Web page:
Bush war on labor
When the AFL-CIO convention last February opposed
President Bush's then-looming war against Iraq, it surprised some pessimistic
labor analysts who felt an anti-war resolution would be too controversial for
the traditionally conservative AFL-CIO even to consider. The war in Iraq may be
all but over, but not the war against labor that the Bush administration
officially declared at that convention.
Nothing energized the delegates to close ranks and unify
against the administration as did the insulting address by Labor Secretary
Elaine Chao. She made crystal clear that not only was the administration not
going to be throwing any crumbs to labor, but that it intended to aggressively
pursue its anti-labor offensive.
The defeat of President George W. Bush in the 2004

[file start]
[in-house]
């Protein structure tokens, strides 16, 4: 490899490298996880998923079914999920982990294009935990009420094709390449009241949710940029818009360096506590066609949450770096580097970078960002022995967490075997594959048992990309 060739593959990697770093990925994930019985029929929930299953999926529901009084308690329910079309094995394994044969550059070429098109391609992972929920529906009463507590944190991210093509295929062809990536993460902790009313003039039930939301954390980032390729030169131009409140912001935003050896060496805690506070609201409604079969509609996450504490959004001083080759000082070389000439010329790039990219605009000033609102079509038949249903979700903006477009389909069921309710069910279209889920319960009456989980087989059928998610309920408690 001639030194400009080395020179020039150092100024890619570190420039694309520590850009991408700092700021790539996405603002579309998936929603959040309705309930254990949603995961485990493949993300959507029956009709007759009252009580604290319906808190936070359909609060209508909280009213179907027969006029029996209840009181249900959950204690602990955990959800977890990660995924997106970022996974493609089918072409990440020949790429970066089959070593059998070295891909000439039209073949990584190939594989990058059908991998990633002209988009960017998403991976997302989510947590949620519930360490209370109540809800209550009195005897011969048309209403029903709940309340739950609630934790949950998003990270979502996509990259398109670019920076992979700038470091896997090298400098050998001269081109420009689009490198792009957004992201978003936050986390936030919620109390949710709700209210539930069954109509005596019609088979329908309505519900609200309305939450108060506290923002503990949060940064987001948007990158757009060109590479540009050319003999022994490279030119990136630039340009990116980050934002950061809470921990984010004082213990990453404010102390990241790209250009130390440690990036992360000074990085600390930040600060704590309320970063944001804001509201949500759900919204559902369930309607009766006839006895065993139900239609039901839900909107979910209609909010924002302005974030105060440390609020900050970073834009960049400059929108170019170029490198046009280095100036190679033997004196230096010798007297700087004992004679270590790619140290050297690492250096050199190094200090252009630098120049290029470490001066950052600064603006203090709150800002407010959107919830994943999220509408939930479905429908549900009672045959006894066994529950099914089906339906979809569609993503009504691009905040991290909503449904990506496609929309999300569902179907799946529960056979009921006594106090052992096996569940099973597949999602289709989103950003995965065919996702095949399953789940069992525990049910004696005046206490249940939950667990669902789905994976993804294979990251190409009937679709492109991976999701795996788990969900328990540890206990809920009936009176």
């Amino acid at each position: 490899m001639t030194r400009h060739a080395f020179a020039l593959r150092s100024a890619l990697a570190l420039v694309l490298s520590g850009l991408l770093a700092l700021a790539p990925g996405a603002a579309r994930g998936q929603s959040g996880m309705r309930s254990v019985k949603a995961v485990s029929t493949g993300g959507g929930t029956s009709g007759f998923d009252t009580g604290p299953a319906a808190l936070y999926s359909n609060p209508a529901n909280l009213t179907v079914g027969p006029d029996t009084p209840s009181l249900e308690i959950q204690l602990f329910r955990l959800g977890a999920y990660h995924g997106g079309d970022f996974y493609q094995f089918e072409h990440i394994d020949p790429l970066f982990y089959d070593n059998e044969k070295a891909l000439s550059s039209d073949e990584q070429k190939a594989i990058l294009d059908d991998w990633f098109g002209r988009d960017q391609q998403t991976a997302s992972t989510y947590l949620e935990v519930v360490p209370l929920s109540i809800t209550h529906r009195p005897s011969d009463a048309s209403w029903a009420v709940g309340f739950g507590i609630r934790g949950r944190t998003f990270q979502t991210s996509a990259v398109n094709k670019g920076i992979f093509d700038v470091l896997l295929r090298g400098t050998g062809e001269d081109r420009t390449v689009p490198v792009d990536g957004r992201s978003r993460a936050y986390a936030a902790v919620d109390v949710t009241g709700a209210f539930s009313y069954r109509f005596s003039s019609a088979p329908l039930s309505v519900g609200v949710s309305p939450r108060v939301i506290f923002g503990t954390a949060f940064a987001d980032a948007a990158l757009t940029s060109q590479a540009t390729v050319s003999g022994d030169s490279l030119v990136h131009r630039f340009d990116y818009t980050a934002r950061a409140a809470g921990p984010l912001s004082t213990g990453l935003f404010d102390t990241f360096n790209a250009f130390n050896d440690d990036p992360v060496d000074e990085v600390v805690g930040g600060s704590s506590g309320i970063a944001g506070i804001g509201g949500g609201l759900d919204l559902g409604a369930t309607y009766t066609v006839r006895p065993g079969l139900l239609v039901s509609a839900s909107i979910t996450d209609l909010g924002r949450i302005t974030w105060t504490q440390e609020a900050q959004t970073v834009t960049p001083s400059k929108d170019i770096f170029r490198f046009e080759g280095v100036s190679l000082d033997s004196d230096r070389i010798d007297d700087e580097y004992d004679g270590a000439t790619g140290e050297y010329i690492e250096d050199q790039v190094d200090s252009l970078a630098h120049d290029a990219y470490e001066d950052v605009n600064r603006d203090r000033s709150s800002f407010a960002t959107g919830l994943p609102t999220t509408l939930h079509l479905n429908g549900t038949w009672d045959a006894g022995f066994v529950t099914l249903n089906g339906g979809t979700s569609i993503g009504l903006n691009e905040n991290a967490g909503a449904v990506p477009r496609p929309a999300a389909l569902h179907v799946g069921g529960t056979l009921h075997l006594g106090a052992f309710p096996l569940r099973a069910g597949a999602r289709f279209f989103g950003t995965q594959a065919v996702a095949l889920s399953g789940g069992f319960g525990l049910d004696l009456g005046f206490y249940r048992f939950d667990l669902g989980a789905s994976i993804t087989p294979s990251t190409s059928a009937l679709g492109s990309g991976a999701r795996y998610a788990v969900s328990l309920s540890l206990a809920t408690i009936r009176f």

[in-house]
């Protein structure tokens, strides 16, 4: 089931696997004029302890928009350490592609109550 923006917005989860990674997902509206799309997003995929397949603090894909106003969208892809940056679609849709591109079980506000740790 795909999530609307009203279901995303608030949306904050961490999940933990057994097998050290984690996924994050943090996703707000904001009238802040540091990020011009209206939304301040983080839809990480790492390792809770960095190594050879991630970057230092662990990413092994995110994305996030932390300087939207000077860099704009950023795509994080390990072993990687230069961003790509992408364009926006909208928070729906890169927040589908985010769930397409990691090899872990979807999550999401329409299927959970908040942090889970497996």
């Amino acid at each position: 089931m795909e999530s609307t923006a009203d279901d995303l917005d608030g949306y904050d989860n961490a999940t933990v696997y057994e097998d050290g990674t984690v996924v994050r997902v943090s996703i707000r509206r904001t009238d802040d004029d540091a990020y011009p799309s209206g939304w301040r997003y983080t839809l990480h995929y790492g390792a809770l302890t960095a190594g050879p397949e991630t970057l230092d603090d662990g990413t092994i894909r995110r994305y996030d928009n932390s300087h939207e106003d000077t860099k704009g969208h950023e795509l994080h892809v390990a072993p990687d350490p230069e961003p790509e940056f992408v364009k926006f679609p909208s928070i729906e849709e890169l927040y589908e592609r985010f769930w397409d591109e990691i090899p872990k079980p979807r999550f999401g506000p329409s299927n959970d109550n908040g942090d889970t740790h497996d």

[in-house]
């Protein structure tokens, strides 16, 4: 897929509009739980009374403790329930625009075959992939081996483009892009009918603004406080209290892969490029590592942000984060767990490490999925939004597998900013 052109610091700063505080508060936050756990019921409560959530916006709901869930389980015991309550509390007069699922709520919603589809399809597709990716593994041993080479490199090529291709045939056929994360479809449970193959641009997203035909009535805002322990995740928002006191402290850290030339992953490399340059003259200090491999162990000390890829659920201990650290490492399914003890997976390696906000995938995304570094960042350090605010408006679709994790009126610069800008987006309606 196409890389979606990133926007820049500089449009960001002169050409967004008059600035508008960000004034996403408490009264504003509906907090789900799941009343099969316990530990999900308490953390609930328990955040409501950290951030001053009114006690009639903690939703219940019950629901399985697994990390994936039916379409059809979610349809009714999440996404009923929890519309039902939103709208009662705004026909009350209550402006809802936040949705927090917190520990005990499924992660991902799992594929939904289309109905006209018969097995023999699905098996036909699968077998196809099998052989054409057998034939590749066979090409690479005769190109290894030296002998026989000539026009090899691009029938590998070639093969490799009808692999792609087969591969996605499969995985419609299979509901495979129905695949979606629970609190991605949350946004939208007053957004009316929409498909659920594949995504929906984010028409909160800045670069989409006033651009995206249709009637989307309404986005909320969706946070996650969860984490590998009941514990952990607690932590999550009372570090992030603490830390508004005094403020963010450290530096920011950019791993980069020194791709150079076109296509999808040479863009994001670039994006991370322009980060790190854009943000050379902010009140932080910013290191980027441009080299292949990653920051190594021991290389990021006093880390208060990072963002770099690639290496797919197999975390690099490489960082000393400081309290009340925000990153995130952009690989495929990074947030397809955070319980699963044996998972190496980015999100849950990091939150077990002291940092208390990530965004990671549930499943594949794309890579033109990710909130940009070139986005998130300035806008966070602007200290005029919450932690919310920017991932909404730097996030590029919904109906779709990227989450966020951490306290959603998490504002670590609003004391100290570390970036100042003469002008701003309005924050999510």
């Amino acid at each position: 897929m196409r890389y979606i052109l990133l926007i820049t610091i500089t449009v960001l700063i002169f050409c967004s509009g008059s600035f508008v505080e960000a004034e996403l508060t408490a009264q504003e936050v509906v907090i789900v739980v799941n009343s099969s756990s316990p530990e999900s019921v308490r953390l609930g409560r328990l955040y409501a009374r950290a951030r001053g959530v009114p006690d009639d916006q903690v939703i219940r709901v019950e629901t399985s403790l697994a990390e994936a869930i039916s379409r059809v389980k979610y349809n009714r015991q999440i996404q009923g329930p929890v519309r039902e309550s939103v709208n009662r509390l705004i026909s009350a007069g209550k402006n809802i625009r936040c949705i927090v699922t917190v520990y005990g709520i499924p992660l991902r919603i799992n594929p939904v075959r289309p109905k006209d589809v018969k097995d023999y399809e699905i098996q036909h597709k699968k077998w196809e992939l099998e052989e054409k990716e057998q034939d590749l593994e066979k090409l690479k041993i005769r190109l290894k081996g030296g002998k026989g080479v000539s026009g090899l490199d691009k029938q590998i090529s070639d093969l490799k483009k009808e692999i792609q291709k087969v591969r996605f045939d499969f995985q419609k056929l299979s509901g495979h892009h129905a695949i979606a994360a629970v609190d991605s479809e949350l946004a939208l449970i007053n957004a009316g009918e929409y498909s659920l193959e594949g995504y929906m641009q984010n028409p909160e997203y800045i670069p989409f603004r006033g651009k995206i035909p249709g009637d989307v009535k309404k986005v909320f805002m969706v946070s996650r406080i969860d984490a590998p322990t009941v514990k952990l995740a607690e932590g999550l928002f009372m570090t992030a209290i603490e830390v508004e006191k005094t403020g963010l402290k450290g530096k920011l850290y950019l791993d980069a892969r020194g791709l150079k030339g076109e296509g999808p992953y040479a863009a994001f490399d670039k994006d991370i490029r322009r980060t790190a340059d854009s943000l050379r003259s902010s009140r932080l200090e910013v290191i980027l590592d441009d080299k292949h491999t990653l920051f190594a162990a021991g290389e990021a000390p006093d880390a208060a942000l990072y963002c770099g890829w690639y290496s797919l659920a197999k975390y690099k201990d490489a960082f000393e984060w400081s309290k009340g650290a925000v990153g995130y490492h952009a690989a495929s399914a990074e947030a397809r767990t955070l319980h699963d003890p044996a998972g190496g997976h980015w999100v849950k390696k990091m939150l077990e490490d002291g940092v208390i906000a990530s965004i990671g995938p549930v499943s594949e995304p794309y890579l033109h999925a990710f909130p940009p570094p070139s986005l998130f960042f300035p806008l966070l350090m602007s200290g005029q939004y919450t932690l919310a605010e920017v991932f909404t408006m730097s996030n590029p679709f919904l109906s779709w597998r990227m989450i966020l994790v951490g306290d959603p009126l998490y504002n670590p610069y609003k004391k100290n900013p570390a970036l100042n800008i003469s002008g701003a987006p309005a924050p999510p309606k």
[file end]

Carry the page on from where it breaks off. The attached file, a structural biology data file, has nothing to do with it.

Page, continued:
national election emerged as the top priority for organized labor. As both
delegates and union leaders emphasized, Bush, under the smokescreen of
"national security," has removed tens of thousands of government
employees from union protection, and plans to privatize hundreds of thousands
more union jobs.
Even the opportunistic Teamster President James Hoffa,
who has played political footsie with the Republicans in the past, heatedly
declared his opposition to President Bush's anti-labor, pro-corporate
administration and support for the AFL-CIO campaign to defeat him.
Already weakened by a declining membership and
sophisticated management campaigns that have blocked many union drives, the
AFL-CIO approved plans to increase organizing efforts, especially among the
lower paid service industries, where employees receive the lowest wages and
virtually no fringe benefits and have demonstrated their willingness to join
unions by their militant strike actions.
Published by News and Letters Committees